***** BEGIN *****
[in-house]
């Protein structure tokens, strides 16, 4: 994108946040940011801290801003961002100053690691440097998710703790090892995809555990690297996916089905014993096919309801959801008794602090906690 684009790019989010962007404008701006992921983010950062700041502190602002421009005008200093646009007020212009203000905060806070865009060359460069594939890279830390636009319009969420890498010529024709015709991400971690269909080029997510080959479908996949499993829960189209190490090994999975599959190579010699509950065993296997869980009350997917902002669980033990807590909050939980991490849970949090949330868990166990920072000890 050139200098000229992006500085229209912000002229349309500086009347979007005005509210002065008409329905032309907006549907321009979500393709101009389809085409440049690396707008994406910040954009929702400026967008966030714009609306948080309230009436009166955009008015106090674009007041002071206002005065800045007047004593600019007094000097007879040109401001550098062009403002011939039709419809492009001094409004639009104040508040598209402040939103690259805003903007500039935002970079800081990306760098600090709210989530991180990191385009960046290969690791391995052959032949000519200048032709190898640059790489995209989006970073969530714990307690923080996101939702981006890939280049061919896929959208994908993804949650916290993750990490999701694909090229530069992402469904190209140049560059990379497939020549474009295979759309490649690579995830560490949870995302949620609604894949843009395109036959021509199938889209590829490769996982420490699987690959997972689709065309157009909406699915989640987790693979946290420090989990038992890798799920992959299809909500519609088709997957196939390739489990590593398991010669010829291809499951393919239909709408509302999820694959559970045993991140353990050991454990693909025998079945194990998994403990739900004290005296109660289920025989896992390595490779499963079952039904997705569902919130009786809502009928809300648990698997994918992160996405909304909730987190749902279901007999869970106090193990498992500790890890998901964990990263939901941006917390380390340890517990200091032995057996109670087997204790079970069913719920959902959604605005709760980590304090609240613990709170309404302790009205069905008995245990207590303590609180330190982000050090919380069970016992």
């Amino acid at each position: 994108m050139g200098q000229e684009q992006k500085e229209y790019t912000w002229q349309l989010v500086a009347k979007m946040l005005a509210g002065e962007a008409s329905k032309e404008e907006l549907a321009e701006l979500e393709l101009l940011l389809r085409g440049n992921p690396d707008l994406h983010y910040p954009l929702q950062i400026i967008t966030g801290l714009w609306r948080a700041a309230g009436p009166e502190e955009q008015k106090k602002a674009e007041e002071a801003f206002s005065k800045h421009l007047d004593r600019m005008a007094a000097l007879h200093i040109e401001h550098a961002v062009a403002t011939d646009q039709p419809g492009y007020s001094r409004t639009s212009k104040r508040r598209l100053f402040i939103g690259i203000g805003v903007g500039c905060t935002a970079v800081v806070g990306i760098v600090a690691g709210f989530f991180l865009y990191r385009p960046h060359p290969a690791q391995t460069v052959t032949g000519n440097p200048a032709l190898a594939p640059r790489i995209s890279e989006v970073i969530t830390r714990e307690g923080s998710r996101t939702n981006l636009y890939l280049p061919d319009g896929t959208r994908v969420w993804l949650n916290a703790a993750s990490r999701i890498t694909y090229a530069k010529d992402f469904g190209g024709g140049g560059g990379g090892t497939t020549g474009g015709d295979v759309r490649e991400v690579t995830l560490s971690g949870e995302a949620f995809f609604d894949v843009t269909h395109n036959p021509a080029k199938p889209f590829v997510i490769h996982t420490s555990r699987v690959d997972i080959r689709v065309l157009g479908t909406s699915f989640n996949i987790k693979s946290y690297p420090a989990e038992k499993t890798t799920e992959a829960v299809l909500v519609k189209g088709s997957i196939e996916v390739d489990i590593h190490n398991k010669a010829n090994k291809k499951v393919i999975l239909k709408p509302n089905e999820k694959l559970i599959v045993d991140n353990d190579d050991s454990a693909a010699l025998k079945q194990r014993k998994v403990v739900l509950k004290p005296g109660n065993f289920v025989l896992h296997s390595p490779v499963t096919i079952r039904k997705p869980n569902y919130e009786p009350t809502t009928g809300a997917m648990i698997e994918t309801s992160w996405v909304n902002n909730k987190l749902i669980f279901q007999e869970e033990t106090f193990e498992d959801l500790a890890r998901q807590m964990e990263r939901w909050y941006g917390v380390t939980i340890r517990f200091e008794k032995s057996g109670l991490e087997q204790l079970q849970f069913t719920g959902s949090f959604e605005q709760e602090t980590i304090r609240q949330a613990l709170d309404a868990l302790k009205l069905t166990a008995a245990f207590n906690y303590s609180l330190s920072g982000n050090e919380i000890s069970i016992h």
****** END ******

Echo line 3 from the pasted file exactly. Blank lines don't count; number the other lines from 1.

């Amino acid at each position: 994108m050139g200098q000229e684009q992006k500085e229209y790019t912000w002229q349309l989010v500086a009347k979007m946040l005005a509210g002065e962007a008409s329905k032309e404008e907006l549907a321009e701006l979500e393709l101009l940011l389809r085409g440049n992921p690396d707008l994406h983010y910040p954009l929702q950062i400026i967008t966030g801290l714009w609306r948080a700041a309230g009436p009166e502190e955009q008015k106090k602002a674009e007041e002071a801003f206002s005065k800045h421009l007047d004593r600019m005008a007094a000097l007879h200093i040109e401001h550098a961002v062009a403002t011939d646009q039709p419809g492009y007020s001094r409004t639009s212009k104040r508040r598209l100053f402040i939103g690259i203000g805003v903007g500039c905060t935002a970079v800081v806070g990306i760098v600090a690691g709210f989530f991180l865009y990191r385009p960046h060359p290969a690791q391995t460069v052959t032949g000519n440097p200048a032709l190898a594939p640059r790489i995209s890279e989006v970073i969530t830390r714990e307690g923080s998710r996101t939702n981006l636009y890939l280049p061919d319009g896929t959208r994908v969420w993804l949650n916290a703790a993750s990490r999701i890498t694909y090229a530069k010529d992402f469904g190209g024709g140049g560059g990379g090892t497939t020549g474009g015709d295979v759309r490649e991400v690579t995830l560490s971690g949870e995302a949620f995809f609604d894949v843009t269909h395109n036959p021509a080029k199938p889209f590829v997510i490769h996982t420490s555990r699987v690959d997972i080959r689709v065309l157009g479908t909406s699915f989640n996949i987790k693979s946290y690297p420090a989990e038992k499993t890798t799920e992959a829960v299809l909500v519609k189209g088709s997957i196939e996916v390739d489990i590593h190490n398991k010669a010829n090994k291809k499951v393919i999975l239909k709408p509302n089905e999820k694959l559970i599959v045993d991140n353990d190579d050991s454990a693909a010699l025998k079945q194990r014993k998994v403990v739900l509950k004290p005296g109660n065993f289920v025989l896992h296997s390595p490779v499963t096919i079952r039904k997705p869980n569902y919130e009786p009350t809502t009928g809300a997917m648990i698997e994918t309801s992160w996405v909304n902002n909730k987190l749902i669980f279901q007999e869970e033990t106090f193990e498992d959801l500790a890890r998901q807590m964990e990263r939901w909050y941006g917390v380390t939980i340890r517990f200091e008794k032995s057996g109670l991490e087997q204790l079970q849970f069913t719920g959902s949090f959604e605005q709760e602090t980590i304090r609240q949330a613990l709170d309404a868990l302790k009205l069905t166990a008995a245990f207590n906690y303590s609180l330190s920072g982000n050090e919380i000890s069970i016992h």